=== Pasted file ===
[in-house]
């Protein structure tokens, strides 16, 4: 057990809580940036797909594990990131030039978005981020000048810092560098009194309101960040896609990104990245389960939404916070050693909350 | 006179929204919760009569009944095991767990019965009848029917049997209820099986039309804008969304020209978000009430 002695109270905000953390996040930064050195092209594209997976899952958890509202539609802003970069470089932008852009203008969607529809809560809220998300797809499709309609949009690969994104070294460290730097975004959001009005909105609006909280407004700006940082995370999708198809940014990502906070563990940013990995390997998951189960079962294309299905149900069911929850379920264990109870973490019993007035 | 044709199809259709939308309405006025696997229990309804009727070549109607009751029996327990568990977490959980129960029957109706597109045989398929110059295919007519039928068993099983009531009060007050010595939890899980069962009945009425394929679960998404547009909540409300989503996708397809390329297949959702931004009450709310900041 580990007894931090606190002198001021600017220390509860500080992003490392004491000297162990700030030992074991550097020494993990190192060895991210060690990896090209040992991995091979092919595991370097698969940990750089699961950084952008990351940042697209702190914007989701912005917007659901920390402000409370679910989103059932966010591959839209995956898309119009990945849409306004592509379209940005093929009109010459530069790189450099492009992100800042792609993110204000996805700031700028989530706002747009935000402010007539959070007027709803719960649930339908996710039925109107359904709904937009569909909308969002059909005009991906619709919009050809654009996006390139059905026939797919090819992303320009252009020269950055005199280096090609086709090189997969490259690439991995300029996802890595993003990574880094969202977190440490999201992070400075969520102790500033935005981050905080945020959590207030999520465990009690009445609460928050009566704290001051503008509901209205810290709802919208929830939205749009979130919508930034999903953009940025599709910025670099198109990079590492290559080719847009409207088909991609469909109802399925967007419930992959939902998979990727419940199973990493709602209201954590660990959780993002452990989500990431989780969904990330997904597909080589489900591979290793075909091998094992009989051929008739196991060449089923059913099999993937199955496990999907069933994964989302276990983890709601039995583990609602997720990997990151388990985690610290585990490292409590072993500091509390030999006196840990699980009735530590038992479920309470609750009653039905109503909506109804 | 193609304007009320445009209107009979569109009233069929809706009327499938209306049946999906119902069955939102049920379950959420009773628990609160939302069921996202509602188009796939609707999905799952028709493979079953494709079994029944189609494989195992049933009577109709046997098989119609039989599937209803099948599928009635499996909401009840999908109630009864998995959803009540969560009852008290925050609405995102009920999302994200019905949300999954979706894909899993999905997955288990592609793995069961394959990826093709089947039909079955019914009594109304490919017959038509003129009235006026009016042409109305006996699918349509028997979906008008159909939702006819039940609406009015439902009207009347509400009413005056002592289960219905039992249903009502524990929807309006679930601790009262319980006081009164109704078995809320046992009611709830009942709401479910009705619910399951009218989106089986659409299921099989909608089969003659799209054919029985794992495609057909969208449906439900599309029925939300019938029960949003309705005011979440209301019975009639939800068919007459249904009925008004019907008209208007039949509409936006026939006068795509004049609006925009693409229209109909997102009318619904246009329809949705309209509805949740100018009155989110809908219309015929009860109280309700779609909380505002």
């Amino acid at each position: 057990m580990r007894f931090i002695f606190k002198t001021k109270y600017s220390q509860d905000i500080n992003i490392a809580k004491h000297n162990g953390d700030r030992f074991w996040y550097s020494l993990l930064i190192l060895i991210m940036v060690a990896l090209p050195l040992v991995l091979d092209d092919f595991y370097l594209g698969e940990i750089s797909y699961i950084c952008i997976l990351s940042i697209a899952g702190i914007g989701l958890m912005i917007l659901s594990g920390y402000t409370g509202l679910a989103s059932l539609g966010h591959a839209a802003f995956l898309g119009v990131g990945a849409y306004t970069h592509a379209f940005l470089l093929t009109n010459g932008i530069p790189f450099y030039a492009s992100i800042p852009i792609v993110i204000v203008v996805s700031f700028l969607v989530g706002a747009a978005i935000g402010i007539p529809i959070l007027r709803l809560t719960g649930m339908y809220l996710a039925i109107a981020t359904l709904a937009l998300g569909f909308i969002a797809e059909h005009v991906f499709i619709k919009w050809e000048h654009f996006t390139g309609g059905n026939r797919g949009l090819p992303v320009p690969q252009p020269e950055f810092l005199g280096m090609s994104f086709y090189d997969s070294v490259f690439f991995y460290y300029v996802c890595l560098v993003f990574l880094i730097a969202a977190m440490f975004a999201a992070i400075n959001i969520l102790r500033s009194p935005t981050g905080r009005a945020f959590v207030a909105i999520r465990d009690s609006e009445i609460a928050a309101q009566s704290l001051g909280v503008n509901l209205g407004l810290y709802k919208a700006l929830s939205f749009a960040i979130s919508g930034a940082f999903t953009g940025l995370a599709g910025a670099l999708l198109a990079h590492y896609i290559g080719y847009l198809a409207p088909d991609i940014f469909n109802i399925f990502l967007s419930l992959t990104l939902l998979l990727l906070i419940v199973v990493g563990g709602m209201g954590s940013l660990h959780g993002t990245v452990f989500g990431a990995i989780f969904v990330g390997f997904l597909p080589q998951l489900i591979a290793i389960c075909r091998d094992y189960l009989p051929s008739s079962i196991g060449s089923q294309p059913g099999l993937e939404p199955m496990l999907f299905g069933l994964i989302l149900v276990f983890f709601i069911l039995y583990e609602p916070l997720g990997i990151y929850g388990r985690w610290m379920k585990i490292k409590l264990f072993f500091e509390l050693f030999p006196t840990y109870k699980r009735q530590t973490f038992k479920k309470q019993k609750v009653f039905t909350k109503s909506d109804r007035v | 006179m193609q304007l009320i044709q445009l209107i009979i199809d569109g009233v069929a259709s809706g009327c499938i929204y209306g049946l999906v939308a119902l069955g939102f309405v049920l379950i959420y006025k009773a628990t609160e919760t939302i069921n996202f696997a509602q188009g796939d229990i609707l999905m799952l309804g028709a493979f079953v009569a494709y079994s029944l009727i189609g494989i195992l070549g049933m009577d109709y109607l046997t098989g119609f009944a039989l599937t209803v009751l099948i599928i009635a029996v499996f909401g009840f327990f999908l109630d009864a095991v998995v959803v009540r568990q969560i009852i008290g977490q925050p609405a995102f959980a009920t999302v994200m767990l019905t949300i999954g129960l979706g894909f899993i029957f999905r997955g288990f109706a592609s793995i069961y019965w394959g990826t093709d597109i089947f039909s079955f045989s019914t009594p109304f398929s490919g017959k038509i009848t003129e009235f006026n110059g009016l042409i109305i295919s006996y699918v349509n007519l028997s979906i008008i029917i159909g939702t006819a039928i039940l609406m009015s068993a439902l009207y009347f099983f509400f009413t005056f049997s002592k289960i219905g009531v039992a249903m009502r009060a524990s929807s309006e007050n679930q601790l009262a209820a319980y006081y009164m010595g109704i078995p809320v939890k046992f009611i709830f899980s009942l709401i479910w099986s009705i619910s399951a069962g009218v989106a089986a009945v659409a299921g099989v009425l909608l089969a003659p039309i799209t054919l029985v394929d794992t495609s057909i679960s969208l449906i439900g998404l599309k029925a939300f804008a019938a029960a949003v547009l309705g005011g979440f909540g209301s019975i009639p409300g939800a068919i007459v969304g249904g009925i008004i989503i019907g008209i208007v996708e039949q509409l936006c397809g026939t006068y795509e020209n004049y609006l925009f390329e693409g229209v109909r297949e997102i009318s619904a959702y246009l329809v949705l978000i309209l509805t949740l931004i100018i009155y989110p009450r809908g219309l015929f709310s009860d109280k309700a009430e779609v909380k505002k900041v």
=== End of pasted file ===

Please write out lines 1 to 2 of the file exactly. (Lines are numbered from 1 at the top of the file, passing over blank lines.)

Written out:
[in-house]
């Protein structure tokens, strides 16, 4: 057990809580940036797909594990990131030039978005981020000048810092560098009194309101960040896609990104990245389960939404916070050693909350 | 006179929204919760009569009944095991767990019965009848029917049997209820099986039309804008969304020209978000009430 002695109270905000953390996040930064050195092209594209997976899952958890509202539609802003970069470089932008852009203008969607529809809560809220998300797809499709309609949009690969994104070294460290730097975004959001009005909105609006909280407004700006940082995370999708198809940014990502906070563990940013990995390997998951189960079962294309299905149900069911929850379920264990109870973490019993007035 | 044709199809259709939308309405006025696997229990309804009727070549109607009751029996327990568990977490959980129960029957109706597109045989398929110059295919007519039928068993099983009531009060007050010595939890899980069962009945009425394929679960998404547009909540409300989503996708397809390329297949959702931004009450709310900041 580990007894931090606190002198001021600017220390509860500080992003490392004491000297162990700030030992074991550097020494993990190192060895991210060690990896090209040992991995091979092919595991370097698969940990750089699961950084952008990351940042697209702190914007989701912005917007659901920390402000409370679910989103059932966010591959839209995956898309119009990945849409306004592509379209940005093929009109010459530069790189450099492009992100800042792609993110204000996805700031700028989530706002747009935000402010007539959070007027709803719960649930339908996710039925109107359904709904937009569909909308969002059909005009991906619709919009050809654009996006390139059905026939797919090819992303320009252009020269950055005199280096090609086709090189997969490259690439991995300029996802890595993003990574880094969202977190440490999201992070400075969520102790500033935005981050905080945020959590207030999520465990009690009445609460928050009566704290001051503008509901209205810290709802919208929830939205749009979130919508930034999903953009940025599709910025670099198109990079590492290559080719847009409207088909991609469909109802399925967007419930992959939902998979990727419940199973990493709602209201954590660990959780993002452990989500990431989780969904990330997904597909080589489900591979290793075909091998094992009989051929008739196991060449089923059913099999993937199955496990999907069933994964989302276990983890709601039995583990609602997720990997990151388990985690610290585990490292409590072993500091509390030999006196840990699980009735530590038992479920309470609750009653039905109503909506109804 | 193609304007009320445009209107009979569109009233069929809706009327499938209306049946999906119902069955939102049920379950959420009773628990609160939302069921996202509602188009796939609707999905799952028709493979079953494709079994029944189609494989195992049933009577109709046997098989119609039989599937209803099948599928009635499996909401009840999908109630009864998995959803009540969560009852008290925050609405995102009920999302994200019905949300999954979706894909899993999905997955288990592609793995069961394959990826093709089947039909079955019914009594109304490919017959038509003129009235006026009016042409109305006996699918349509028997979906008008159909939702006819039940609406009015439902009207009347509400009413005056002592289960219905039992249903009502524990929807309006679930601790009262319980006081009164109704078995809320046992009611709830009942709401479910009705619910399951009218989106089986659409299921099989909608089969003659799209054919029985794992495609057909969208449906439900599309029925939300019938029960949003309705005011979440209301019975009639939800068919007459249904009925008004019907008209208007039949509409936006026939006068795509004049609006925009693409229209109909997102009318619904246009329809949705309209509805949740100018009155989110809908219309015929009860109280309700779609909380505002």